3. Jim says:

    With the exceptions of vehicle safety and driver credentials, there is very little need for regulation of taxis etc. As your readers have pointed out, Uber and co are already providing specialist services for the disabled, while direct subsidies for the genuinely needy are already in place. Problem solved!

    It seems to me that much of the anti-Uber sentiment is a result of whinging from owners of taxi licences that want to protect their investment (an investment that only has a value due to Government restrictions on licence numbers). Owners have a direct interest in restricting competition to protect their investment.

    The existing licence system also provides the State a revenue stream for nothing every time they tender a few more licences. These revenues will be based on the price of licences being traded on the open market (about $500K each). So the regulator (Dept of Transport) has a direct vested interest in restricting competition also.

    No wonder reform in this area is moving at a glacial pace…..

  4. Jen says:

    I have had some nasty experiences in taxis over the years, but have had only positive ones with Uber drivers so far. Both Brisbane taxi operators need to lift their game if they want regular users to believe what they say about the safety of their drivers and vehicles.

  5. Michael Willis says:

    As usual, you courageously shine the light of economic truth on poor policy proposals. I wonder if we might find some political reasons why Robbie Katter is promoting such a policy, with a few questions that should be asked. For example:
    • Is Mr Katter or his party being subsidised by or receiving donations from the taxi industry? Is his proposal a result of some generous taxi industry support for the KAP, or is he really speaking for the interests of Queenslanders? This question must be asked again and again inside parliament and in the media, until the truth is known.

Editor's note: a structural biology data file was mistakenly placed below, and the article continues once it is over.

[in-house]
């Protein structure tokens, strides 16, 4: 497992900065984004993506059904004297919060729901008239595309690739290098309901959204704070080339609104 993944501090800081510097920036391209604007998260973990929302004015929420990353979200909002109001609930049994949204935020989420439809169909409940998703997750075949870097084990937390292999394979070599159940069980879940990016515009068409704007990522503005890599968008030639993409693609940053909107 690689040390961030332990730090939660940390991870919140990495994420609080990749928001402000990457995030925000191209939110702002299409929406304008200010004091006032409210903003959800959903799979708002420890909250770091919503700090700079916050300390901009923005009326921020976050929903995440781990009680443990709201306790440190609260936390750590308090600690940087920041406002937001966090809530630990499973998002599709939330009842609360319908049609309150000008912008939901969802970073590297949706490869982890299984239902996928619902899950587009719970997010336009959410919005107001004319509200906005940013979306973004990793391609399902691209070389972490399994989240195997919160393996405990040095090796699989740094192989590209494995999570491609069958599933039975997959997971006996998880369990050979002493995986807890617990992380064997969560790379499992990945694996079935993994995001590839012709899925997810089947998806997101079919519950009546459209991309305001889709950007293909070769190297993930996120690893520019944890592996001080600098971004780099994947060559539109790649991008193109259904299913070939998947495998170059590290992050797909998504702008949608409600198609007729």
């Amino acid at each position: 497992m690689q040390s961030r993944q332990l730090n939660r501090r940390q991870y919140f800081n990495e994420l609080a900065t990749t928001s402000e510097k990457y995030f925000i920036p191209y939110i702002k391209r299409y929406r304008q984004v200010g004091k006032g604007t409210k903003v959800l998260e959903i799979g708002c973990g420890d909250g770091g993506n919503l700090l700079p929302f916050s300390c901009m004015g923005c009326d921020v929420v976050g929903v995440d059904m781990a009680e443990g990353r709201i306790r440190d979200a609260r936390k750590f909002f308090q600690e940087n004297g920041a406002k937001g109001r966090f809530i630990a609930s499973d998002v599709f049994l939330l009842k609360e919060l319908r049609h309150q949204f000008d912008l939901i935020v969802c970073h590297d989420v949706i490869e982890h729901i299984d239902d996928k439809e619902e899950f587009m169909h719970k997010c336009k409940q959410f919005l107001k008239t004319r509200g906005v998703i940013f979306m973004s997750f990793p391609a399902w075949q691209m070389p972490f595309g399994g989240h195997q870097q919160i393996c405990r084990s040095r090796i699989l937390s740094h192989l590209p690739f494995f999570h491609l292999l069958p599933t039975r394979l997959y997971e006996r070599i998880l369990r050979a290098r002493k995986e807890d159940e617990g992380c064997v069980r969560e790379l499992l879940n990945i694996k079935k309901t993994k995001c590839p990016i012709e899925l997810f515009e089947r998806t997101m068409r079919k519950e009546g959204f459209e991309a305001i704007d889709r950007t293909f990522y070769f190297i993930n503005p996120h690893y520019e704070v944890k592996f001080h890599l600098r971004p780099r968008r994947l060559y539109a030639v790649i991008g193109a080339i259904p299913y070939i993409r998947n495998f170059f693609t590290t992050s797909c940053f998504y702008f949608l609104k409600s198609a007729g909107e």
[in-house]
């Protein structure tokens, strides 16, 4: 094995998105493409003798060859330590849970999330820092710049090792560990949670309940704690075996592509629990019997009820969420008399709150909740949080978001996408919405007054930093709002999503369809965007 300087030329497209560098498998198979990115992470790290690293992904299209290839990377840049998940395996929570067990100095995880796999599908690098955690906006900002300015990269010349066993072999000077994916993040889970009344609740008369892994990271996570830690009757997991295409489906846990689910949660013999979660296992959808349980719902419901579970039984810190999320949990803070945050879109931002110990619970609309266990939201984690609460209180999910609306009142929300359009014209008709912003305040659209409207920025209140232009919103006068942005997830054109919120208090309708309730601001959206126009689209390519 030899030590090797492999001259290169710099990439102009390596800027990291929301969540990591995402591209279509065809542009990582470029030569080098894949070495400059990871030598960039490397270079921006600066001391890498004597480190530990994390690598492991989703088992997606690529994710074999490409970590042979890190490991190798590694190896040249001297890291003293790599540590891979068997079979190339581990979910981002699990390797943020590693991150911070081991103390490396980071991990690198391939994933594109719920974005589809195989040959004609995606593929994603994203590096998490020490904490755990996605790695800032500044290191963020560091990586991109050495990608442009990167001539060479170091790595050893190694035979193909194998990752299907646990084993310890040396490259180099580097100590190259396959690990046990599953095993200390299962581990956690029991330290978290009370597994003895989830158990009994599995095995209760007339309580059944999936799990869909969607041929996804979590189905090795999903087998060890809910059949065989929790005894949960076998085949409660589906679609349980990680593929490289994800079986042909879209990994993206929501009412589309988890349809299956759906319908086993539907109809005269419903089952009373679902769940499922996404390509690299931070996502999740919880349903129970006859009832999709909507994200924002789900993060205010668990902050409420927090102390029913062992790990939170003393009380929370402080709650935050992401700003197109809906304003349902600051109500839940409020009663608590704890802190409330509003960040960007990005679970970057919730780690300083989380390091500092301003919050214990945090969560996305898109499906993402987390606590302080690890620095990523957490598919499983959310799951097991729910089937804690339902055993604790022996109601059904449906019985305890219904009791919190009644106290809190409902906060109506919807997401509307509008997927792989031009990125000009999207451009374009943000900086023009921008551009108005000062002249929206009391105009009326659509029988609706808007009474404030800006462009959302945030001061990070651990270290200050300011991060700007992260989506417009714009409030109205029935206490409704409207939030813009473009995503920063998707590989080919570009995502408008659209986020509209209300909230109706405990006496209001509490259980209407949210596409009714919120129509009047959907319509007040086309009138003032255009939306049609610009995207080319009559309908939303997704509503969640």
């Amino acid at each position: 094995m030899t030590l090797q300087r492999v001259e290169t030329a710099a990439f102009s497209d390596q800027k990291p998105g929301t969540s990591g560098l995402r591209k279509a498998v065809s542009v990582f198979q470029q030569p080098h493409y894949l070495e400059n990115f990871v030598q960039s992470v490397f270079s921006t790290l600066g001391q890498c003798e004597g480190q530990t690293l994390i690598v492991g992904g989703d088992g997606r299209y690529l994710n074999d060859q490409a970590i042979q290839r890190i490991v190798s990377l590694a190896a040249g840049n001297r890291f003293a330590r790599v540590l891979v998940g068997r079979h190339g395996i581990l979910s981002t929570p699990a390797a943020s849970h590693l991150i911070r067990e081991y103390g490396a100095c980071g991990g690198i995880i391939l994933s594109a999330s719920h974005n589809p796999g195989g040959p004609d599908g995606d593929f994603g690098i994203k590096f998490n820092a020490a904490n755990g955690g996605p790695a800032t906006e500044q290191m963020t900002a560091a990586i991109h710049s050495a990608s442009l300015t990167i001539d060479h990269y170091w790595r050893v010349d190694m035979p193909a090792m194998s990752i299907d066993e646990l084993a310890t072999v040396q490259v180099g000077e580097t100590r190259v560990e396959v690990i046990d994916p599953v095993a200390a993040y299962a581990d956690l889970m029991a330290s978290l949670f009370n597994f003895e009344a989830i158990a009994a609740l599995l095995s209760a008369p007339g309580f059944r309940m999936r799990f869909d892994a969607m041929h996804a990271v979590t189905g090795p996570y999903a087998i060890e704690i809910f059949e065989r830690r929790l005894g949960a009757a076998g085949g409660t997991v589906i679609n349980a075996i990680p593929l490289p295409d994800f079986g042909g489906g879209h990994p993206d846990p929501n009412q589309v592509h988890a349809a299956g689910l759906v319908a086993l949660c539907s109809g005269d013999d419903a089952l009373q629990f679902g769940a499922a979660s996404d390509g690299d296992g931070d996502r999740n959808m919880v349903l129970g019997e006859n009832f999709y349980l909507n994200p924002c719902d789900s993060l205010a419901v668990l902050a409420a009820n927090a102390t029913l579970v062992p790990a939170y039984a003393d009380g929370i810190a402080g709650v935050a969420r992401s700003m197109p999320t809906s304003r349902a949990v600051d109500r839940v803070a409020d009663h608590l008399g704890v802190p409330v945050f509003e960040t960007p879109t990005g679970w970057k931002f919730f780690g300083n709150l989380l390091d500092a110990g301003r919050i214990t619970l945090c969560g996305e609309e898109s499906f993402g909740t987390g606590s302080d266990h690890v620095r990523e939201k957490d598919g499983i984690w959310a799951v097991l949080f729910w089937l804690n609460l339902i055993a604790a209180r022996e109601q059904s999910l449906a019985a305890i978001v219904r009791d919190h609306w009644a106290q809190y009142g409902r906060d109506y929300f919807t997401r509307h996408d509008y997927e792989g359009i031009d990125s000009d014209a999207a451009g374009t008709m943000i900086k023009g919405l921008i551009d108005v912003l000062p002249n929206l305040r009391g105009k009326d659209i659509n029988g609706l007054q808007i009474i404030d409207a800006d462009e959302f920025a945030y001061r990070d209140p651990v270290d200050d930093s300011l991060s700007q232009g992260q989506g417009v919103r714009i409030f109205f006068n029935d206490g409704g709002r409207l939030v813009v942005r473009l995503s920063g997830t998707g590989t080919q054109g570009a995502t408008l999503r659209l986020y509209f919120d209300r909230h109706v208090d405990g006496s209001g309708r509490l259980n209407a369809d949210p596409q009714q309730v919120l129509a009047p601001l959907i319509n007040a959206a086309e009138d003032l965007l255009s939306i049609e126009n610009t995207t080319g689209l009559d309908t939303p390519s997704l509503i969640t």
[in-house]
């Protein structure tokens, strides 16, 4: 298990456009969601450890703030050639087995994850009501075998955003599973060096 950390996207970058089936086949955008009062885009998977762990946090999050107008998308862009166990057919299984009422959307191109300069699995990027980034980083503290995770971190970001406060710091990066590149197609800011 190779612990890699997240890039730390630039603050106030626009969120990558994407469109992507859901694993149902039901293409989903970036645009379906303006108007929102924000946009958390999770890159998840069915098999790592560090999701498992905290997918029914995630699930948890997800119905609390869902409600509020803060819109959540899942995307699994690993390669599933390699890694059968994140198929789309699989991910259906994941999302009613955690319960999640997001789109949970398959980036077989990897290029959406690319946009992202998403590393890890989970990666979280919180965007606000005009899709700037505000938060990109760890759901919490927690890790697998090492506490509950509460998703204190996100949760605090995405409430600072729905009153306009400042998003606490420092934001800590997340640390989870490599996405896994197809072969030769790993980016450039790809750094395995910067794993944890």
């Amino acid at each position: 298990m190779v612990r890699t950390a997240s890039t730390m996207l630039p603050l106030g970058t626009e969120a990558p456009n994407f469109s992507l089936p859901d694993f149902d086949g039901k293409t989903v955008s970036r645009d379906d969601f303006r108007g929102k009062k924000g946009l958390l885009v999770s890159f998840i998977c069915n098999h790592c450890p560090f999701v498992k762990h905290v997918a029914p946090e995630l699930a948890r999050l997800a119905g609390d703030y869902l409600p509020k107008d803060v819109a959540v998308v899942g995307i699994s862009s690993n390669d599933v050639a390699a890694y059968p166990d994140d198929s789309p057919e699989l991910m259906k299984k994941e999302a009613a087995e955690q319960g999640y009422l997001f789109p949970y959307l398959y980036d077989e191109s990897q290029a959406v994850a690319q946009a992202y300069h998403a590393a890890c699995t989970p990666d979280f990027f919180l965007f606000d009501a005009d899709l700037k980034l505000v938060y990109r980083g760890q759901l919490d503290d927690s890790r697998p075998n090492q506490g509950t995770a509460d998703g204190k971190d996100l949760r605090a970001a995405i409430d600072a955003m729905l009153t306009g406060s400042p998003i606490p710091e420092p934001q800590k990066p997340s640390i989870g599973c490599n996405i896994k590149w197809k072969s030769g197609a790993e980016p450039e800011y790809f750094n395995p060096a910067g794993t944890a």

• Is the taxi industry leveraging its funding and support of Mr Katter – who just happens to be in the powerful position of keeping a minority government in place – to ensure its rent-seeking objectives are achieved?
    It might be a good political tactic for the taxi council, but you rightly explain that it makes for poor policy for Queenslanders and our tourism industry. And I suspect that the many small business operators who work under the Uber umbrella will be unimpressed with Mr Katter’s attempts to destroy their jobs.
    • How many constituents in Mr Katter’s electorate would lose their jobs, would pay more for taxis and would see poorer service as a result of the shutting down of Uber? None, in fact, as Uber does not yet operate in his Mount Isa electorate. So it costs him no votes in his own electorate to make his claims about Uber, but he may stand to gain a great deal of profile and perhaps some much needed campaign funding, from his support of the taxi council agenda.
    Unlike the tourism industry, and the many small owner drivers, who stand to lose their jobs, and the many happy passengers of those Uber ride sharing drivers who would have to pay more to subsidise the taxi owners.
    Perhaps they need to speak to their local members in the many marginal seats in South-East Queensland.